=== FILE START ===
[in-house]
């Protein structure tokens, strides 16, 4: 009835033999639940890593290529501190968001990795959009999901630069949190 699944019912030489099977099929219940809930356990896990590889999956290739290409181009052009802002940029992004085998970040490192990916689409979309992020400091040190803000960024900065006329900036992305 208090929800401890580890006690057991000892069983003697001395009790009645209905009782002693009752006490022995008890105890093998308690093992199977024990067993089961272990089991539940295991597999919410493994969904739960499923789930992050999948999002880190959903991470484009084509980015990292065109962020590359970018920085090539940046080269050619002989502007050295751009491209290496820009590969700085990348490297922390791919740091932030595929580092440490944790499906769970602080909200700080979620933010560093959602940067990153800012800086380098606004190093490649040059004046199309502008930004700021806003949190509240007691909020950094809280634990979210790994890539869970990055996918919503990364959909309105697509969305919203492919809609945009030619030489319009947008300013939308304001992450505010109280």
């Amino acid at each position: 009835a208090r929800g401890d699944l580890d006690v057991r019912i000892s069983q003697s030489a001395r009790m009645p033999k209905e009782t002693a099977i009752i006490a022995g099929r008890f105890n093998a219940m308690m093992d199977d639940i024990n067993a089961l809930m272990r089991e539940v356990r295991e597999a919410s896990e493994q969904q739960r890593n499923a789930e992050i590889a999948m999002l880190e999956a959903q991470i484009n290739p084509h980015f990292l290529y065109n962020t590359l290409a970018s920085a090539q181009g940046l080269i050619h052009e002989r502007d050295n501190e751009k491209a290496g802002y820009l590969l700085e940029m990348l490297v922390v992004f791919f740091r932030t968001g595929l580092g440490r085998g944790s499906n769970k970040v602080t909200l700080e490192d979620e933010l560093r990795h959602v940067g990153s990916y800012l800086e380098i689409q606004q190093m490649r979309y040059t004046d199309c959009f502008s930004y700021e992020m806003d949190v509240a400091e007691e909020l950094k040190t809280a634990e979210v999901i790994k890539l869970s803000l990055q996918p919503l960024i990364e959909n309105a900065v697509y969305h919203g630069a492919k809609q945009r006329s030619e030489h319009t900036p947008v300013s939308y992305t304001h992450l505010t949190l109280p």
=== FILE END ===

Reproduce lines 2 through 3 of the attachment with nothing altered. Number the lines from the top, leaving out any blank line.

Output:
């Protein structure tokens, strides 16, 4: 009835033999639940890593290529501190968001990795959009999901630069949190 699944019912030489099977099929219940809930356990896990590889999956290739290409181009052009802002940029992004085998970040490192990916689409979309992020400091040190803000960024900065006329900036992305 208090929800401890580890006690057991000892069983003697001395009790009645209905009782002693009752006490022995008890105890093998308690093992199977024990067993089961272990089991539940295991597999919410493994969904739960499923789930992050999948999002880190959903991470484009084509980015990292065109962020590359970018920085090539940046080269050619002989502007050295751009491209290496820009590969700085990348490297922390791919740091932030595929580092440490944790499906769970602080909200700080979620933010560093959602940067990153800012800086380098606004190093490649040059004046199309502008930004700021806003949190509240007691909020950094809280634990979210790994890539869970990055996918919503990364959909309105697509969305919203492919809609945009030619030489319009947008300013939308304001992450505010109280």
């Amino acid at each position: 009835a208090r929800g401890d699944l580890d006690v057991r019912i000892s069983q003697s030489a001395r009790m009645p033999k209905e009782t002693a099977i009752i006490a022995g099929r008890f105890n093998a219940m308690m093992d199977d639940i024990n067993a089961l809930m272990r089991e539940v356990r295991e597999a919410s896990e493994q969904q739960r890593n499923a789930e992050i590889a999948m999002l880190e999956a959903q991470i484009n290739p084509h980015f990292l290529y065109n962020t590359l290409a970018s920085a090539q181009g940046l080269i050619h052009e002989r502007d050295n501190e751009k491209a290496g802002y820009l590969l700085e940029m990348l490297v922390v992004f791919f740091r932030t968001g595929l580092g440490r085998g944790s499906n769970k970040v602080t909200l700080e490192d979620e933010l560093r990795h959602v940067g990153s990916y800012l800086e380098i689409q606004q190093m490649r979309y040059t004046d199309c959009f502008s930004y700021e992020m806003d949190v509240a400091e007691e909020l950094k040190t809280a634990e979210v999901i790994k890539l869970s803000l990055q996918p919503l960024i990364e959909n309105a900065v697509y969305h919203g630069a492919k809609q945009r006329s030619e030489h319009t900036p947008v300013s939308y992305t304001h992450l505010t949190l109280p």